- Understand the features and advantages of verbal communication.
- Understand the features and advantages of written communication.
- Understand the features of nonverbal communication and how it interacts with verbal and written communications.
Communication can be categorized into three basic types: (1) verbal communication, in which you listen to a person to understand their meaning; (2) written communication, in which you read their meaning; and (3) nonverbal communication, in which you observe a person and infer meaning. Each has its own advantages, disadvantages, and even pitfalls.
Verbal communications in business take place over the phone or in person. The medium of the Message is oral. Let’s return to our printer cartridge example. This time, the Message is being conveyed from the Sender (the Manager) to the Receiver (an employee named Bill) by telephone. We’ve already seen how the Manager’s request to Bill (“We need to buy more printer toner cartridges”) can go awry. Now let’s look at how the same Message can travel successfully from Sender to Receiver.
Manager (speaking on the phone): “Good morning, Bill!”
(By using the employee’s name, the manager is establishing a clear, personal link to the Receiver.)
Manager: “Your division’s numbers are looking great.”
(The Manager’s recognition of Bill’s role in a winning team further personalizes and emotionalizes the conversation.)
Manager: “Our next step is to order more printer toner cartridges. Could you place an order for 1,000 printer toner cartridges with Jones Computer Supplies? Our budget for this purchase is $30,000, and the cartridges need to be here by Wednesday afternoon.”
(The Manager breaks down the task into several steps. Each step consists of a specific task, time frame, quantity, or goal.)
Bill: “Sure thing! I’ll call Jones Computer Supplies and order 1,000 more printer toner cartridges, not exceeding a total of $30,000, to be here by Wednesday afternoon.”
(Bill, who is good at active listening, repeats what he has heard. This is the Feedback portion of the communication, and verbal communication has the advantage of offering opportunities for immediate feedback. Feedback helps Bill to recognize any confusion he may have had hearing the manager’s Message. Feedback also helps the manager to tell whether she has communicated the Message correctly.)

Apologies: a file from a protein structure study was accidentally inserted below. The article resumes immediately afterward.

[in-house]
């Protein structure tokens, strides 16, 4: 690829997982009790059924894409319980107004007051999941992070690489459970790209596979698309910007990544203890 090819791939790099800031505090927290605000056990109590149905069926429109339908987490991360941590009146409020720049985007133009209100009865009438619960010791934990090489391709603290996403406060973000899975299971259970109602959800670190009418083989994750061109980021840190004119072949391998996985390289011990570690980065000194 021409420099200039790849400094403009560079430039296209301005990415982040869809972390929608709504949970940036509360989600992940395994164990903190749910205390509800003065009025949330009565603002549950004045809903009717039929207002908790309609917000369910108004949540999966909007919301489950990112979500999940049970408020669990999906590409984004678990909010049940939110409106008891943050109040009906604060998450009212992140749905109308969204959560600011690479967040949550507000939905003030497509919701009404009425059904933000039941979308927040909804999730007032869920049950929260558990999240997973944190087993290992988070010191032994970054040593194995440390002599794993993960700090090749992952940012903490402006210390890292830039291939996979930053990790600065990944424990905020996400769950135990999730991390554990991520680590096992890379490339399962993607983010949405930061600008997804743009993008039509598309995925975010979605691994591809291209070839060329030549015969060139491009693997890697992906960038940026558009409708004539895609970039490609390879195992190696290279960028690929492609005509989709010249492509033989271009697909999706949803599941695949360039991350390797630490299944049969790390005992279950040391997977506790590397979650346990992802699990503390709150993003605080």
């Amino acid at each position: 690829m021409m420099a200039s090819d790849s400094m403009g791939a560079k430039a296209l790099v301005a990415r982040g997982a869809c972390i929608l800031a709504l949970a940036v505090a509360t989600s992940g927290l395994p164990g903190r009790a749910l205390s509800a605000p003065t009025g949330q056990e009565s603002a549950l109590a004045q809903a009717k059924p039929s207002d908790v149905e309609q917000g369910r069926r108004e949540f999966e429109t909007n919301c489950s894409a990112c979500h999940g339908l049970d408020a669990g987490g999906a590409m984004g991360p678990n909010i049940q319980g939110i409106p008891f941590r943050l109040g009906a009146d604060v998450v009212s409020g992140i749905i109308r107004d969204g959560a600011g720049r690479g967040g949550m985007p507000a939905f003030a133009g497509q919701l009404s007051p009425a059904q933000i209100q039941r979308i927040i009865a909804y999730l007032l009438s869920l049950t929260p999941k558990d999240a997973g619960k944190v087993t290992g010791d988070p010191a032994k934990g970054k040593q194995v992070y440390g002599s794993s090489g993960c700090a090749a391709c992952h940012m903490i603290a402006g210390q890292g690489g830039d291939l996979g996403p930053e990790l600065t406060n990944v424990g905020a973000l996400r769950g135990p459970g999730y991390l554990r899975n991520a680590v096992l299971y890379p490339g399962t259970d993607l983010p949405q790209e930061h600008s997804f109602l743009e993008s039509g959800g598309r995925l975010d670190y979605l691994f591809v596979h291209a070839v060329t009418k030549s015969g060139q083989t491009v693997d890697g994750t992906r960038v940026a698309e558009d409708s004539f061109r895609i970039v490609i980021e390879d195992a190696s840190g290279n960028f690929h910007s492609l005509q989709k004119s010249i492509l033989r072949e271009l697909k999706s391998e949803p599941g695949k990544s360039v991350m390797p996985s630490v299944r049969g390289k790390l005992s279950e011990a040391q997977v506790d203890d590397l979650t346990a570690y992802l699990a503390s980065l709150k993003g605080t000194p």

Storytelling has been shown to be an effective form of verbal communication; it serves an important organizational function by helping to construct common meanings for individuals within the organization. Stories can help clarify key values and help demonstrate how things are done within an organization, and story frequency, strength, and tone are related to higher organizational commitment (McCarthy, 2008). The quality of the stories entrepreneurs tell is related to their ability to secure capital for their firms(Martens, et. al., 2007). Stories can serve to reinforce and perpetuate an organization’s culture, part of the organizing P-O-L-C function.
While the process may be the same, high-stakes communications require more planning, reflection, and skill than normal day-to-day interactions at work. Examples of high-stakes communication events include asking for a raise or presenting a business plan to a venture capitalist. In addition to these events, there are also many times in our professional lives when we have crucial conversations—discussions where not only the stakes are high but also where opinions vary and emotions run strong (Patterson, et. al., 2002). One of the most consistent recommendations from communications experts is to work toward using “and” instead of “but” as you communicate under these circumstances. In addition, be aware of your communication style and practice flexibility; it is under stressful situations that communication styles can become the most rigid.